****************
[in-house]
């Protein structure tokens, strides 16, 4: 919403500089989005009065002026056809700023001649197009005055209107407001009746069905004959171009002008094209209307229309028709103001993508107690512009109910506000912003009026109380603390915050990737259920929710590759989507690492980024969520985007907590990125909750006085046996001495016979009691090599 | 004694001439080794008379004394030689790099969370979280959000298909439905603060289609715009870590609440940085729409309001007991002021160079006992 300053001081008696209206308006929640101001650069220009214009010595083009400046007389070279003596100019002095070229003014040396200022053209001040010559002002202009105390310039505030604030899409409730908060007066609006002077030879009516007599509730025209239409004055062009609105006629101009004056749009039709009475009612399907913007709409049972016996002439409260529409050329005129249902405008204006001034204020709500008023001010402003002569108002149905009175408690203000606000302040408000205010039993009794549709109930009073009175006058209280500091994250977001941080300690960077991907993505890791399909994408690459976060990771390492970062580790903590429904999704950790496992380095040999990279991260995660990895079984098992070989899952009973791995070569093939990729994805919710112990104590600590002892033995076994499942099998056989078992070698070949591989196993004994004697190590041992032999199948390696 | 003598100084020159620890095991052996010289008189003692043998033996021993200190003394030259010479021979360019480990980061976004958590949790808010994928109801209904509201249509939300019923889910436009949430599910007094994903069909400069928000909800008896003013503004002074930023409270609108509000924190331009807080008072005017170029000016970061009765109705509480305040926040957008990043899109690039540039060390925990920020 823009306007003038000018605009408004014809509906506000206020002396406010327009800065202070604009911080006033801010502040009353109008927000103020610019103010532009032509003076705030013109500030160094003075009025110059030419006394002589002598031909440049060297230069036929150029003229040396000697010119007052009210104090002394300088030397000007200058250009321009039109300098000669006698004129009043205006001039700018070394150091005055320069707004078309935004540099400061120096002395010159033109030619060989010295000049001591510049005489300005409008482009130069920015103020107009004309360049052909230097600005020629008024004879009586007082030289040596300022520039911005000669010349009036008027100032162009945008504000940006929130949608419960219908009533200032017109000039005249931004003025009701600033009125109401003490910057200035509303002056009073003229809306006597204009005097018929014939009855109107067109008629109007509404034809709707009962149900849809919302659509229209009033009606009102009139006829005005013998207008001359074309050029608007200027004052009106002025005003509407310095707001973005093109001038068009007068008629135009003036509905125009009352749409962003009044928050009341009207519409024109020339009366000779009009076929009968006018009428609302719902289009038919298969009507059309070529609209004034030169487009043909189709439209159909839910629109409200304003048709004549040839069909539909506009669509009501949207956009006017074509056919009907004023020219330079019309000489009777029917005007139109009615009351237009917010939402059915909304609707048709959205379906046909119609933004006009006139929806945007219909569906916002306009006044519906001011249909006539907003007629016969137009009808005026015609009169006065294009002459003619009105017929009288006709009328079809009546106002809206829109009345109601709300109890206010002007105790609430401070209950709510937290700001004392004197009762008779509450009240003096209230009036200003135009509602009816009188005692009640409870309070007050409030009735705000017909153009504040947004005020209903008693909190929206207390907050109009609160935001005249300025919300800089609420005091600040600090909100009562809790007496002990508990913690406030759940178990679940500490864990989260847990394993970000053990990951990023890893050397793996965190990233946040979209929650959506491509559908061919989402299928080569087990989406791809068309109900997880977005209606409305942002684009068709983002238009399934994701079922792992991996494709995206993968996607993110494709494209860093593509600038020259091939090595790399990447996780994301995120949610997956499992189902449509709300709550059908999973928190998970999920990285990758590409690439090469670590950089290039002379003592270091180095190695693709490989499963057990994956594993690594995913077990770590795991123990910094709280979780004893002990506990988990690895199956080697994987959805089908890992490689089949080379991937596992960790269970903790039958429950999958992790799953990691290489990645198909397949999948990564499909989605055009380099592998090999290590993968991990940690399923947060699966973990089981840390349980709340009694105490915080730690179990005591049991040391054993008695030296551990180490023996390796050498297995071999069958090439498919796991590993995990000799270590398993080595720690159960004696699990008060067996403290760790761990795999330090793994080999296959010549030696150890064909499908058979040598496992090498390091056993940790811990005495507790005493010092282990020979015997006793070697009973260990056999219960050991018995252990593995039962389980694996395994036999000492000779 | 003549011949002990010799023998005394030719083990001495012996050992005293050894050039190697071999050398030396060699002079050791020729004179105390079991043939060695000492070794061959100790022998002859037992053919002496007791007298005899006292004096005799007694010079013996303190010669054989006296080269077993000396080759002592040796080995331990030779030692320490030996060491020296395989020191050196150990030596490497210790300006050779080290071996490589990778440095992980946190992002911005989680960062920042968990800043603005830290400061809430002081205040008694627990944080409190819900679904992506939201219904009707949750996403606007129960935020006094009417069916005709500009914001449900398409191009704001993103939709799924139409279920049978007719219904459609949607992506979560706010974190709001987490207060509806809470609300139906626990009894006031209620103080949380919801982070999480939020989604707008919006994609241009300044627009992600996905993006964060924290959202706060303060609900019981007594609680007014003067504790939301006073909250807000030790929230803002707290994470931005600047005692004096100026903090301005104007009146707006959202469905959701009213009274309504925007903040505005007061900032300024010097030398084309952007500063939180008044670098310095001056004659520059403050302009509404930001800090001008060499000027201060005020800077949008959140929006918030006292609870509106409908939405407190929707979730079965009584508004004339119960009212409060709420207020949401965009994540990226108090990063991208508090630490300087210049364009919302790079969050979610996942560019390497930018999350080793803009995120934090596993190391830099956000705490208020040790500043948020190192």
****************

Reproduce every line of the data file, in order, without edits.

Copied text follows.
[in-house]
């Protein structure tokens, strides 16, 4: 919403500089989005009065002026056809700023001649197009005055209107407001009746069905004959171009002008094209209307229309028709103001993508107690512009109910506000912003009026109380603390915050990737259920929710590759989507690492980024969520985007907590990125909750006085046996001495016979009691090599 | 004694001439080794008379004394030689790099969370979280959000298909439905603060289609715009870590609440940085729409309001007991002021160079006992 300053001081008696209206308006929640101001650069220009214009010595083009400046007389070279003596100019002095070229003014040396200022053209001040010559002002202009105390310039505030604030899409409730908060007066609006002077030879009516007599509730025209239409004055062009609105006629101009004056749009039709009475009612399907913007709409049972016996002439409260529409050329005129249902405008204006001034204020709500008023001010402003002569108002149905009175408690203000606000302040408000205010039993009794549709109930009073009175006058209280500091994250977001941080300690960077991907993505890791399909994408690459976060990771390492970062580790903590429904999704950790496992380095040999990279991260995660990895079984098992070989899952009973791995070569093939990729994805919710112990104590600590002892033995076994499942099998056989078992070698070949591989196993004994004697190590041992032999199948390696 | 003598100084020159620890095991052996010289008189003692043998033996021993200190003394030259010479021979360019480990980061976004958590949790808010994928109801209904509201249509939300019923889910436009949430599910007094994903069909400069928000909800008896003013503004002074930023409270609108509000924190331009807080008072005017170029000016970061009765109705509480305040926040957008990043899109690039540039060390925990920020 823009306007003038000018605009408004014809509906506000206020002396406010327009800065202070604009911080006033801010502040009353109008927000103020610019103010532009032509003076705030013109500030160094003075009025110059030419006394002589002598031909440049060297230069036929150029003229040396000697010119007052009210104090002394300088030397000007200058250009321009039109300098000669006698004129009043205006001039700018070394150091005055320069707004078309935004540099400061120096002395010159033109030619060989010295000049001591510049005489300005409008482009130069920015103020107009004309360049052909230097600005020629008024004879009586007082030289040596300022520039911005000669010349009036008027100032162009945008504000940006929130949608419960219908009533200032017109000039005249931004003025009701600033009125109401003490910057200035509303002056009073003229809306006597204009005097018929014939009855109107067109008629109007509404034809709707009962149900849809919302659509229209009033009606009102009139006829005005013998207008001359074309050029608007200027004052009106002025005003509407310095707001973005093109001038068009007068008629135009003036509905125009009352749409962003009044928050009341009207519409024109020339009366000779009009076929009968006018009428609302719902289009038919298969009507059309070529609209004034030169487009043909189709439209159909839910629109409200304003048709004549040839069909539909506009669509009501949207956009006017074509056919009907004023020219330079019309000489009777029917005007139109009615009351237009917010939402059915909304609707048709959205379906046909119609933004006009006139929806945007219909569906916002306009006044519906001011249909006539907003007629016969137009009808005026015609009169006065294009002459003619009105017929009288006709009328079809009546106002809206829109009345109601709300109890206010002007105790609430401070209950709510937290700001004392004197009762008779509450009240003096209230009036200003135009509602009816009188005692009640409870309070007050409030009735705000017909153009504040947004005020209903008693909190929206207390907050109009609160935001005249300025919300800089609420005091600040600090909100009562809790007496002990508990913690406030759940178990679940500490864990989260847990394993970000053990990951990023890893050397793996965190990233946040979209929650959506491509559908061919989402299928080569087990989406791809068309109900997880977005209606409305942002684009068709983002238009399934994701079922792992991996494709995206993968996607993110494709494209860093593509600038020259091939090595790399990447996780994301995120949610997956499992189902449509709300709550059908999973928190998970999920990285990758590409690439090469670590950089290039002379003592270091180095190695693709490989499963057990994956594993690594995913077990770590795991123990910094709280979780004893002990506990988990690895199956080697994987959805089908890992490689089949080379991937596992960790269970903790039958429950999958992790799953990691290489990645198909397949999948990564499909989605055009380099592998090999290590993968991990940690399923947060699966973990089981840390349980709340009694105490915080730690179990005591049991040391054993008695030296551990180490023996390796050498297995071999069958090439498919796991590993995990000799270590398993080595720690159960004696699990008060067996403290760790761990795999330090793994080999296959010549030696150890064909499908058979040598496992090498390091056993940790811990005495507790005493010092282990020979015997006793070697009973260990056999219960050991018995252990593995039962389980694996395994036999000492000779 | 003549011949002990010799023998005394030719083990001495012996050992005293050894050039190697071999050398030396060699002079050791020729004179105390079991043939060695000492070794061959100790022998002859037992053919002496007791007298005899006292004096005799007694010079013996303190010669054989006296080269077993000396080759002592040796080995331990030779030692320490030996060491020296395989020191050196150990030596490497210790300006050779080290071996490589990778440095992980946190992002911005989680960062920042968990800043603005830290400061809430002081205040008694627990944080409190819900679904992506939201219904009707949750996403606007129960935020006094009417069916005709500009914001449900398409191009704001993103939709799924139409279920049978007719219904459609949607992506979560706010974190709001987490207060509806809470609300139906626990009894006031209620103080949380919801982070999480939020989604707008919006994609241009300044627009992600996905993006964060924290959202706060303060609900019981007594609680007014003067504790939301006073909250807000030790929230803002707290994470931005600047005692004096100026903090301005104007009146707006959202469905959701009213009274309504925007903040505005007061900032300024010097030398084309952007500063939180008044670098310095001056004659520059403050302009509404930001800090001008060499000027201060005020800077949008959140929006918030006292609870509106409908939405407190929707979730079965009584508004004339119960009212409060709420207020949401965009994540990226108090990063991208508090630490300087210049364009919302790079969050979610996942560019390497930018999350080793803009995120934090596993190391830099956000705490208020040790500043948020190192």